How to solve this ratio/proportionality question?

1. Nov 17, 2014

Tangeton

The Moon's gravitational pull on the Earth causes the ocean tides. Show that the gravitational pull of the Moon on the Earth's oceans is approximately 3 millionths of the gravitational pull of the Earth on its oceans. Assume that the distance from the Earth to the Moon is 380,000 km.
Other given/worked out previously: mass of moon = 7.35 x10^22kg, surface gravitational field strength of the moon: 1.62Nkg^-1, radius of the moon = 1740km (3sf)

g at the earth's surface is 9.8.
g at moon's surface I worked out using the formula g = GM/r^2,g * mass of moon/ distance from moon to earth sqred = 3.40x10^-5 (3sf)

My big problem is the ratios. How do I show that its 3/1000000 of the grav. pull of the Earth? I know that grav pull of the earth on oceans will be 9.8 and the moon on the ocean will be 3.40x10^-5, but I just simply do not know how to do physics ratio questions whatsoever. I am terrible at them... How do I approach ratio/ proportionality question such as this one? What is the process?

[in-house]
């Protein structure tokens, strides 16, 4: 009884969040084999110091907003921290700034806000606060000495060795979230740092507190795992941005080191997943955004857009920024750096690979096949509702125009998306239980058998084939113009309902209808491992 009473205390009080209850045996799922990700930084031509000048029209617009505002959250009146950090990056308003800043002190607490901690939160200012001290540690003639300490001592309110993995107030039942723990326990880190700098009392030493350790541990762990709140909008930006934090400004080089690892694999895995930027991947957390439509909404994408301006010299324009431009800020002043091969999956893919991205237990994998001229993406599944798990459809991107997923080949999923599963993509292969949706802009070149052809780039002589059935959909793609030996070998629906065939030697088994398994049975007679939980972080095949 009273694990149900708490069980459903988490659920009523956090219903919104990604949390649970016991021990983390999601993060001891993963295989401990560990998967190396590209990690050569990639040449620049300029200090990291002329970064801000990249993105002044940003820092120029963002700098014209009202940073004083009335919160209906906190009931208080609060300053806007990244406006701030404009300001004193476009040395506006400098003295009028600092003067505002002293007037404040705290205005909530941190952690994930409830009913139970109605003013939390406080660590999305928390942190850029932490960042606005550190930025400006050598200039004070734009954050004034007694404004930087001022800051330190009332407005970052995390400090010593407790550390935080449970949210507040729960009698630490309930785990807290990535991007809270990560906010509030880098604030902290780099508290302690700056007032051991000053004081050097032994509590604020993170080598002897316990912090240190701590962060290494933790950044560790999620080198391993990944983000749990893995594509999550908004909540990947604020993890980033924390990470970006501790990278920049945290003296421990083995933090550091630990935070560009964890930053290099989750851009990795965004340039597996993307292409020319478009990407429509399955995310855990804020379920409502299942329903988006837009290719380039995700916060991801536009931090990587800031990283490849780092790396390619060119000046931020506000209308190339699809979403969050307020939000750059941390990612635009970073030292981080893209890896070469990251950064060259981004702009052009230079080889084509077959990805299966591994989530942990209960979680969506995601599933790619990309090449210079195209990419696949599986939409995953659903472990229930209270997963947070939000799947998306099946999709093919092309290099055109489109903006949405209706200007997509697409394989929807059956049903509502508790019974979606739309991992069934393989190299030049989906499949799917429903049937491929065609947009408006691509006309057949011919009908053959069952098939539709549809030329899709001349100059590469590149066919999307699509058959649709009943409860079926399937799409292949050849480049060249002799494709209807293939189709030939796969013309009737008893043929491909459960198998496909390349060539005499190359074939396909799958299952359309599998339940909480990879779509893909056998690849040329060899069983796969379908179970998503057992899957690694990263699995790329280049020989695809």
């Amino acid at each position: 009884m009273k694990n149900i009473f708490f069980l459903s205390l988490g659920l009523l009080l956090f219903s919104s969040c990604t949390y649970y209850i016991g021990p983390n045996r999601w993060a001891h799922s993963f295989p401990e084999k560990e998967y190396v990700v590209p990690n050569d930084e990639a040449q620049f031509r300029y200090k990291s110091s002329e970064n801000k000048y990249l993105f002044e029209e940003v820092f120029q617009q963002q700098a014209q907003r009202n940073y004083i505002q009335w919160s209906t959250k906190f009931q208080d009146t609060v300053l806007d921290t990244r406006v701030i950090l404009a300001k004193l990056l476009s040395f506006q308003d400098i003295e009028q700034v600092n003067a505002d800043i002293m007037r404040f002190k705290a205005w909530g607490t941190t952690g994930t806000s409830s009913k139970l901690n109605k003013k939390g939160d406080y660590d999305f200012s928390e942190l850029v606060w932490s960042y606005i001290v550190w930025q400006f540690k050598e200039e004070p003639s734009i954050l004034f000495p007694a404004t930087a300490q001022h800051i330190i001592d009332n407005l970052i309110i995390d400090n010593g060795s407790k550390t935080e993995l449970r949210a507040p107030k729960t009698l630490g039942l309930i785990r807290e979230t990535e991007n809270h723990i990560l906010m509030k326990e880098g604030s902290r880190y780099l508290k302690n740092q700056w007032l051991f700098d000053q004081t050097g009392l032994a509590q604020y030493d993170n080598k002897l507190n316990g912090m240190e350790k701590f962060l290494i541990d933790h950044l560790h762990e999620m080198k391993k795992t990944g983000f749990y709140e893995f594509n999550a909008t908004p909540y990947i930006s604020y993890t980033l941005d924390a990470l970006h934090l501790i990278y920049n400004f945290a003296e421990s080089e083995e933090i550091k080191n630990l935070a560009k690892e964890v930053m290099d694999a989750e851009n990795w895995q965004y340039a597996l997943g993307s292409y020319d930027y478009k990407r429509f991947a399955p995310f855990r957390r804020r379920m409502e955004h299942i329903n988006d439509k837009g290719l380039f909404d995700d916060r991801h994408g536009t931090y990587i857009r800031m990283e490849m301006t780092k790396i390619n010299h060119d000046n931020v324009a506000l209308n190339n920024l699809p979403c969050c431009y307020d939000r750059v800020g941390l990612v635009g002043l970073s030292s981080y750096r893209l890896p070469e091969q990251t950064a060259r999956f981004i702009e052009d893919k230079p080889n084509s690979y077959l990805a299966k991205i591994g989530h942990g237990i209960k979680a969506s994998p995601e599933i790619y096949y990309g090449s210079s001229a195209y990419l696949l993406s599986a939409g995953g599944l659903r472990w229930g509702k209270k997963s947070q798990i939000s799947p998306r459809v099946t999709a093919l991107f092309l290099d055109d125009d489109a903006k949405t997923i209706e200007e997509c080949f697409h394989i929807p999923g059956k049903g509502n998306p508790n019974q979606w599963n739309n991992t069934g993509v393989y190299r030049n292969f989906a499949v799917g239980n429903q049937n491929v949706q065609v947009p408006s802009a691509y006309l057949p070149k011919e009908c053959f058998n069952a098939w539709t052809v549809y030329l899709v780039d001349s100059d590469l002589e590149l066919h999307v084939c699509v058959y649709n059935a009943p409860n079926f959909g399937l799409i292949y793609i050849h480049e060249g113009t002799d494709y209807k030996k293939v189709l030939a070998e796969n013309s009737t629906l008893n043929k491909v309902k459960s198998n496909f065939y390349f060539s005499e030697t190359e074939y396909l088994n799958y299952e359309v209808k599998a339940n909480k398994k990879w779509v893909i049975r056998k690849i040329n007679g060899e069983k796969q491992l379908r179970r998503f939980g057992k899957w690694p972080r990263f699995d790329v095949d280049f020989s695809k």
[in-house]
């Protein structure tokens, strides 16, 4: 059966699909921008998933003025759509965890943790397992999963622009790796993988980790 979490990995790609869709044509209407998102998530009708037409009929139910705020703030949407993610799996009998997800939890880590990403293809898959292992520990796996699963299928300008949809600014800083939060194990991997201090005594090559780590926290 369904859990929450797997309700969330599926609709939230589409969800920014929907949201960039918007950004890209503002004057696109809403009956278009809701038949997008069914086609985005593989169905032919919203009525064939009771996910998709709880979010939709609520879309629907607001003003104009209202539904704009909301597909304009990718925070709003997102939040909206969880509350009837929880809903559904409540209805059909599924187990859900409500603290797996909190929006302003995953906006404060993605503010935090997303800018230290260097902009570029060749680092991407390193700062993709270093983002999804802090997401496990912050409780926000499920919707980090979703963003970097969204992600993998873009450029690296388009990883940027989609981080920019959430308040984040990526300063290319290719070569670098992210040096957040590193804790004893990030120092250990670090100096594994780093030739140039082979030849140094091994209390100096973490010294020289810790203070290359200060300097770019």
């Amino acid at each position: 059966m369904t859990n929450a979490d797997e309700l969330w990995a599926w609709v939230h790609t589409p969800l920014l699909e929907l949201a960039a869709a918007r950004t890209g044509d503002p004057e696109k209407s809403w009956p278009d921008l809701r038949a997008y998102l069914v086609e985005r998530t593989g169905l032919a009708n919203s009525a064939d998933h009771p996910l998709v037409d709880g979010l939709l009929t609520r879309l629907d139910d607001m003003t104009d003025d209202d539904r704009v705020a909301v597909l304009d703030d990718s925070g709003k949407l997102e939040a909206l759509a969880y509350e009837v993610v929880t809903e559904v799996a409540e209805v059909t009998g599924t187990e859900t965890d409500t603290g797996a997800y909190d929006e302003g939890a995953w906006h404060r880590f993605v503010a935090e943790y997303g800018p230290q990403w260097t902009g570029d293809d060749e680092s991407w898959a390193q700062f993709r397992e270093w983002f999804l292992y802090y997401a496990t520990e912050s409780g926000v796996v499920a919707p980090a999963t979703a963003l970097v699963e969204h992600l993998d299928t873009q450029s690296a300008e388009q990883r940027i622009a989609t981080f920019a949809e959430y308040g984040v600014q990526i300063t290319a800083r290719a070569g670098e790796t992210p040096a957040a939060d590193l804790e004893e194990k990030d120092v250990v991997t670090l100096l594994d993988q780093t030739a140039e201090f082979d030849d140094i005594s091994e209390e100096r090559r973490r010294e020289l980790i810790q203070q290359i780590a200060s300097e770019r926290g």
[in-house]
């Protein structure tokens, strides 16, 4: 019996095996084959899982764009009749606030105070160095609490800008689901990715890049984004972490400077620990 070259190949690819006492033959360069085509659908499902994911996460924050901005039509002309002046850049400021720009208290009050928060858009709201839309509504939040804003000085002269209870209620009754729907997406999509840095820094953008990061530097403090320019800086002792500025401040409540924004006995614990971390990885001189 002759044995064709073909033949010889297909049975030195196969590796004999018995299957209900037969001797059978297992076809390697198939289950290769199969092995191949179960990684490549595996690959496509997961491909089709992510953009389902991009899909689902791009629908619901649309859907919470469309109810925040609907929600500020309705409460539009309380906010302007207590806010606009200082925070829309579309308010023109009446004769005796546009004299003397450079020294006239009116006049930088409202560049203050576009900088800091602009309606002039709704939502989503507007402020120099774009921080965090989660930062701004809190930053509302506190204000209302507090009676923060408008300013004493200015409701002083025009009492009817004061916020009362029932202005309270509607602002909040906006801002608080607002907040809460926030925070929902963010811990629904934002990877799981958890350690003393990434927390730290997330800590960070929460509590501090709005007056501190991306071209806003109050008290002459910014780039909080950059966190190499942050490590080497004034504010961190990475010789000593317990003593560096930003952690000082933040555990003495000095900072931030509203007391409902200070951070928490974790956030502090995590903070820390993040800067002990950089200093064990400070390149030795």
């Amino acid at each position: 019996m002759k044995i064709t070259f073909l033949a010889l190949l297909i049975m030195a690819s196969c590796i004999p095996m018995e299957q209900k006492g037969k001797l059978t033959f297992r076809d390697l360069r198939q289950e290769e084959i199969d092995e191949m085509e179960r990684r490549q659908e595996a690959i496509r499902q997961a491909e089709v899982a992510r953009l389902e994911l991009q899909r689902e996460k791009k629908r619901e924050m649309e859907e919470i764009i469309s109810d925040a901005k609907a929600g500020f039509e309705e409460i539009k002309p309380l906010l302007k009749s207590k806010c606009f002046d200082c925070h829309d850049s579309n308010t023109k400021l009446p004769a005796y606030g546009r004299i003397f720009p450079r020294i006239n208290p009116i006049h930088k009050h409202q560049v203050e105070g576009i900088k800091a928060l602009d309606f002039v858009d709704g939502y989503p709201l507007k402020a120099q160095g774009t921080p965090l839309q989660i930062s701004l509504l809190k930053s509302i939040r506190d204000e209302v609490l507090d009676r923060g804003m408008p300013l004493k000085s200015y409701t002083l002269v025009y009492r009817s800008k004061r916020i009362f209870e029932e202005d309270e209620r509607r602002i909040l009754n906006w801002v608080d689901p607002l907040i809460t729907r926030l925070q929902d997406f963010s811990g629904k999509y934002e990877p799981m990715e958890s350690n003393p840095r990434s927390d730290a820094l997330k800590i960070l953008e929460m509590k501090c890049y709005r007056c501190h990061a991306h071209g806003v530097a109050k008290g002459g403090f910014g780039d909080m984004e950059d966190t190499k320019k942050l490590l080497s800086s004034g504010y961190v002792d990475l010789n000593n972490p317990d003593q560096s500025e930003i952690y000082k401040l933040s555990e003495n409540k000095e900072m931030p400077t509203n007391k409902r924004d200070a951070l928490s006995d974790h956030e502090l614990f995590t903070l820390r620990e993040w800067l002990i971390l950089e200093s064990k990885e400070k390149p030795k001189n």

2. Nov 17, 2014

Vagn

You're nearly there, what do you get if you divide the moon's pull on the ocean, by the Earth's?

3. Nov 17, 2014

Tangeton

Okay that was too easy. Thanks.